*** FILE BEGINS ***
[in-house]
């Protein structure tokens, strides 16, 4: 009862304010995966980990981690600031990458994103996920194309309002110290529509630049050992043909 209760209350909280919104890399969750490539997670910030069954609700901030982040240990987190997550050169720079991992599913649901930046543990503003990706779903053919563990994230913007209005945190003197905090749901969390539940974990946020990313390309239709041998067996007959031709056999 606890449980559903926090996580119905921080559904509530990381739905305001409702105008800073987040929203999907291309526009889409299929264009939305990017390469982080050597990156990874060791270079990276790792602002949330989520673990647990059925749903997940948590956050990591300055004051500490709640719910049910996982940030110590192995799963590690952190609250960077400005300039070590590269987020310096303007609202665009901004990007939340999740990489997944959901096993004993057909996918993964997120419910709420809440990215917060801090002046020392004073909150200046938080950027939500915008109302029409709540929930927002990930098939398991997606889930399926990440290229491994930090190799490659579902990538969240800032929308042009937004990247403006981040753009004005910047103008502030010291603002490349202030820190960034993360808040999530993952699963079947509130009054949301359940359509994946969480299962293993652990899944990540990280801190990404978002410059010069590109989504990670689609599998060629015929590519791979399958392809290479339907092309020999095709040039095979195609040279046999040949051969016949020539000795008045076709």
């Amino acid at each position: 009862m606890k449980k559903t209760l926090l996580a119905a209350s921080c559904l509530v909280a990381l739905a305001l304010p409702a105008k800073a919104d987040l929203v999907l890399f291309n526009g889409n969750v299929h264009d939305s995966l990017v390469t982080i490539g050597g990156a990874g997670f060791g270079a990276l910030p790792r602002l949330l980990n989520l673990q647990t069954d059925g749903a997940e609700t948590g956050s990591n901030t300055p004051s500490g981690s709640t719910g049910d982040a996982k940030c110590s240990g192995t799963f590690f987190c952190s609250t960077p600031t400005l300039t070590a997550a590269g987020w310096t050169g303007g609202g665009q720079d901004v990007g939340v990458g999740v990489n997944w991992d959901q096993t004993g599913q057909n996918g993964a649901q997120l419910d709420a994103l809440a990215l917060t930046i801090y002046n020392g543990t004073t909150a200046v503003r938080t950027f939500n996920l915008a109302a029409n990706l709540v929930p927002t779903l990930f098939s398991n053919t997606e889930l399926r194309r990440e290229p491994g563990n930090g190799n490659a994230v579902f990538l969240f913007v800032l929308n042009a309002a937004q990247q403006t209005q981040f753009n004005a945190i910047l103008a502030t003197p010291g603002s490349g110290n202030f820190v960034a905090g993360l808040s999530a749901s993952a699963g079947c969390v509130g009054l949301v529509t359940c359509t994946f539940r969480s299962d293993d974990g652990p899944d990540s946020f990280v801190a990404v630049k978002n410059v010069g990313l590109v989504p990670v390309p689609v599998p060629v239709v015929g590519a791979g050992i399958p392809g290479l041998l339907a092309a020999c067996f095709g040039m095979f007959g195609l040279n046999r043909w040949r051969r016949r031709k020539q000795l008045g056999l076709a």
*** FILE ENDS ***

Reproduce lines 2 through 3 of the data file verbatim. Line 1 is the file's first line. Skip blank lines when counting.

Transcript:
């Protein structure tokens, strides 16, 4: 009862304010995966980990981690600031990458994103996920194309309002110290529509630049050992043909 209760209350909280919104890399969750490539997670910030069954609700901030982040240990987190997550050169720079991992599913649901930046543990503003990706779903053919563990994230913007209005945190003197905090749901969390539940974990946020990313390309239709041998067996007959031709056999 606890449980559903926090996580119905921080559904509530990381739905305001409702105008800073987040929203999907291309526009889409299929264009939305990017390469982080050597990156990874060791270079990276790792602002949330989520673990647990059925749903997940948590956050990591300055004051500490709640719910049910996982940030110590192995799963590690952190609250960077400005300039070590590269987020310096303007609202665009901004990007939340999740990489997944959901096993004993057909996918993964997120419910709420809440990215917060801090002046020392004073909150200046938080950027939500915008109302029409709540929930927002990930098939398991997606889930399926990440290229491994930090190799490659579902990538969240800032929308042009937004990247403006981040753009004005910047103008502030010291603002490349202030820190960034993360808040999530993952699963079947509130009054949301359940359509994946969480299962293993652990899944990540990280801190990404978002410059010069590109989504990670689609599998060629015929590519791979399958392809290479339907092309020999095709040039095979195609040279046999040949051969016949020539000795008045076709």
């Amino acid at each position: 009862m606890k449980k559903t209760l926090l996580a119905a209350s921080c559904l509530v909280a990381l739905a305001l304010p409702a105008k800073a919104d987040l929203v999907l890399f291309n526009g889409n969750v299929h264009d939305s995966l990017v390469t982080i490539g050597g990156a990874g997670f060791g270079a990276l910030p790792r602002l949330l980990n989520l673990q647990t069954d059925g749903a997940e609700t948590g956050s990591n901030t300055p004051s500490g981690s709640t719910g049910d982040a996982k940030c110590s240990g192995t799963f590690f987190c952190s609250t960077p600031t400005l300039t070590a997550a590269g987020w310096t050169g303007g609202g665009q720079d901004v990007g939340v990458g999740v990489n997944w991992d959901q096993t004993g599913q057909n996918g993964a649901q997120l419910d709420a994103l809440a990215l917060t930046i801090y002046n020392g543990t004073t909150a200046v503003r938080t950027f939500n996920l915008a109302a029409n990706l709540v929930p927002t779903l990930f098939s398991n053919t997606e889930l399926r194309r990440e290229p491994g563990n930090g190799n490659a994230v579902f990538l969240f913007v800032l929308n042009a309002a937004q990247q403006t209005q981040f753009n004005a945190i910047l103008a502030t003197p010291g603002s490349g110290n202030f820190v960034a905090g993360l808040s999530a749901s993952a699963g079947c969390v509130g009054l949301v529509t359940c359509t994946f539940r969480s299962d293993d974990g652990p899944d990540s946020f990280v801190a990404v630049k978002n410059v010069g990313l590109v989504p990670v390309p689609v599998p060629v239709v015929g590519a791979g050992i399958p392809g290479l041998l339907a092309a020999c067996f095709g040039m095979f007959g195609l040279n046999r043909w040949r051969r016949r031709k020539q000795l008045g056999l076709a």